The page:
TEI Workshop at UCLA 2011

April 29th, 2011 § 1 comment

Text and the Digital Humanities

On Thursday and Friday last week, we spent some time debating substance and form and learning about ways to represent textual materials digitally. A group of roughly twenty faculty members, librarians, and graduate students gathered in a computer lab on UCLA’s north end of campus to learn about the Text Encoding Initiative from experts Julia Flanders and Syd Bauman, both of the Women Writers Project at Brown University. Here’s a little information about the Text Encoding Initiative and an overview of a few of our collections that use it.

The Text Encoding Initiative (TEI) is a common tool used in the digital humanities and digital library worlds. It’s an advanced way of creating a digital text that can later be re-presented in a number of ways, based on the simple principle of using markup language to describe the meaning and function of a text without focusing on layout or design. Then, you can apply any sort of formatting at any time based on meaning and function, and you won’t be stuck with that formatting because the formatting is just a “view” of the underlying data. TEI is expressed in XML and can be used to represent digitized or born-digital texts of all sorts, including manuscripts, epigraphs, letters, books, dissertations, scholarly articles, and just about any other form of writing.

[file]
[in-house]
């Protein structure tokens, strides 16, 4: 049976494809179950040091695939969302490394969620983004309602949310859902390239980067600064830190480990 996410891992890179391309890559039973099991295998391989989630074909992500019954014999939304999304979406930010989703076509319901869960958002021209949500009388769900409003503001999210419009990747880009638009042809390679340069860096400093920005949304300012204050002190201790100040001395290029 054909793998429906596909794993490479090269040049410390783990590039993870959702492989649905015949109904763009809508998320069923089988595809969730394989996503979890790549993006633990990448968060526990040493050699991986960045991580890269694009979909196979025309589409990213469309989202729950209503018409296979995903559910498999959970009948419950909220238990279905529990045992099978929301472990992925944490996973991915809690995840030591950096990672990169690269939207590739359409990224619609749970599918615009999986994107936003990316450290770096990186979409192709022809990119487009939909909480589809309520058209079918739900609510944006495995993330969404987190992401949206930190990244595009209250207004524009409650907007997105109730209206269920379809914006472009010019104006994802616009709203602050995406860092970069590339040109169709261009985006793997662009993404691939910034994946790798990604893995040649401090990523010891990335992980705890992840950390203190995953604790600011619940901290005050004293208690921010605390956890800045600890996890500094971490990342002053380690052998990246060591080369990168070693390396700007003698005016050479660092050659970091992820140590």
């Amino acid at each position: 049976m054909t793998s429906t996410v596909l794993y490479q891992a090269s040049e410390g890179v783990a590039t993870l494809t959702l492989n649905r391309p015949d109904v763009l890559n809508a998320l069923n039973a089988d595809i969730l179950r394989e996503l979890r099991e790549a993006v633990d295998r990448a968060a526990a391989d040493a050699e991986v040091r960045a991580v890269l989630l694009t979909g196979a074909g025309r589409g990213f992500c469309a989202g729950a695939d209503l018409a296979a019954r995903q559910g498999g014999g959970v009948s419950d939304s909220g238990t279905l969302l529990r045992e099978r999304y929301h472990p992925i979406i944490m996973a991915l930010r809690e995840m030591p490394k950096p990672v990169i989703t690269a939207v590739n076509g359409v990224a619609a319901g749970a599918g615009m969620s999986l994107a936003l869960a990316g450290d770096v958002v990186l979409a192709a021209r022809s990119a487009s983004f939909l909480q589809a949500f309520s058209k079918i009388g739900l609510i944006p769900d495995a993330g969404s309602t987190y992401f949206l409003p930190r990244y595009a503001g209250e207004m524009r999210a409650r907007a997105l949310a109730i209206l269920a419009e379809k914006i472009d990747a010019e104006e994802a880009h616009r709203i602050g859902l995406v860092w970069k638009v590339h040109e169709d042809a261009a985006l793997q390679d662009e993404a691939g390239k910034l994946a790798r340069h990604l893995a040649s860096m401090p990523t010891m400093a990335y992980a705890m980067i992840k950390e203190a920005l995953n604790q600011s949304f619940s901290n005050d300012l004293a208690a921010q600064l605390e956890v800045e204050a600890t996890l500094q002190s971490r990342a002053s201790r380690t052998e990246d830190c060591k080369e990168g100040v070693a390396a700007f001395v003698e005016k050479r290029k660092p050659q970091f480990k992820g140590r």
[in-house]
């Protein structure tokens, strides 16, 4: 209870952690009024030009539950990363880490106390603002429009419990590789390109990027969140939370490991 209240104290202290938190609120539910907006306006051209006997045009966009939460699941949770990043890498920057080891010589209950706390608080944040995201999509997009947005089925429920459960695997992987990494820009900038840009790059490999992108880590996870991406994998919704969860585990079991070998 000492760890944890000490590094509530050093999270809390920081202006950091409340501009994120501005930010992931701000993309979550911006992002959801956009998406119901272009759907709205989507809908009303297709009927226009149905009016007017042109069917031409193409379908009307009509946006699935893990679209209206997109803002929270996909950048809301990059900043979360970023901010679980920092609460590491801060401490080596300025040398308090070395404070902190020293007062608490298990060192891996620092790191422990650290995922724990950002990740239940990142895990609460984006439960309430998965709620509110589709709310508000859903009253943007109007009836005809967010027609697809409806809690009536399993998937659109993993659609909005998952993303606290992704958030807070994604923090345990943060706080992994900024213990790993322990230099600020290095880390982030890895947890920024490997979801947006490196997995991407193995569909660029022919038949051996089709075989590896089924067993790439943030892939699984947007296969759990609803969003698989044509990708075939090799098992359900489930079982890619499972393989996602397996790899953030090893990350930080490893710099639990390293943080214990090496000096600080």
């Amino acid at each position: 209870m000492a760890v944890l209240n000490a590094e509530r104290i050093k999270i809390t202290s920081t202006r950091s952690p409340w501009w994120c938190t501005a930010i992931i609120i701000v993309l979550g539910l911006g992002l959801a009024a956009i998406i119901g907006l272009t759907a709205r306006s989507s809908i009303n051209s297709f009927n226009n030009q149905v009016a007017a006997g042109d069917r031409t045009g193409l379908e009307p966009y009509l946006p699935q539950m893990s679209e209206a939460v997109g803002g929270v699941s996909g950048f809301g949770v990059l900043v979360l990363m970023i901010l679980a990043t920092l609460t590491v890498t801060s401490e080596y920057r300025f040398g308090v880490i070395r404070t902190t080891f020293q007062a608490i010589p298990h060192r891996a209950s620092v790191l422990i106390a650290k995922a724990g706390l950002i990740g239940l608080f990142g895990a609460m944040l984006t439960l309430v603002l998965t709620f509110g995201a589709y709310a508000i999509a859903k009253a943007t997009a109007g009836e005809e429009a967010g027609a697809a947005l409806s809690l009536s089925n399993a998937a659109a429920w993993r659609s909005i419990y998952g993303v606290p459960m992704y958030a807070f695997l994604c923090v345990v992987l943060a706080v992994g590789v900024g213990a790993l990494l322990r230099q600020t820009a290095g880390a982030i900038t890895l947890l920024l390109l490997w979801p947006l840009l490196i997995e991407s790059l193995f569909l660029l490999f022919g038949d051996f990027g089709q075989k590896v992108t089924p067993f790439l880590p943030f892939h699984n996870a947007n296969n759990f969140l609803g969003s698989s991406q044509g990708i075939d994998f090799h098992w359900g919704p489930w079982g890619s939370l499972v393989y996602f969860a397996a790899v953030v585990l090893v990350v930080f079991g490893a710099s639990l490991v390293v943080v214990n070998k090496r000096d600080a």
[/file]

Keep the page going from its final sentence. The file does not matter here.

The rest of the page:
Digitization of textual materials can be more challenging than digitization of images, and TEI is one of the ways to make a text useful in a digital environment. With visual materials, the content is the image and therefore a high quality digital image of an image is a good representation of the original content. However, with a handwritten letter, a digital image of the letter transmits the visual aspect of the letter, but doesn’t digitally convey the words of the letter. To be able to search the letter using a computer for the word “cat,” you need to “convert” the image of the letter into machine-readable text, often called “full text” or “plain text” in the library world.  This digital text can be very helpful for research and analysis. In addition to conversion, many libraries and scholars choose to invest in encoding text, which allows for more sophisticated digital representation and reuse of textual artifacts, and can facilitate more complicated textual analyses.

At the UCLA Digital Library Program, we have used the TEI for a few collections to offer effective display and search and retrieval of textual materials. Currently available TEI projects are the St. Gall Monastery Manuscripts and some of our Oral History Interviews.  For examples of each project, see, Codex Aug. 18 from the Karlsruhe library, and the Dorothy Healey interview.

Dorothy Healey at a City Council Debate, 1950

Written by Elizabeth McAulay

§ One Response to TEI Workshop at UCLA 2011

  • Johanna Drucker says:

    Thanks for this posting. Julia Flanders and Syd Bauman are expert teachers as well as skilled TEI/XML professionals. Their introduction to basic concepts about markup was very lucid. The event was a very useful introduction to teaching TEI/XML in addition, and the recognition that we have a community of interested scholars, staff, and students was also very positive.

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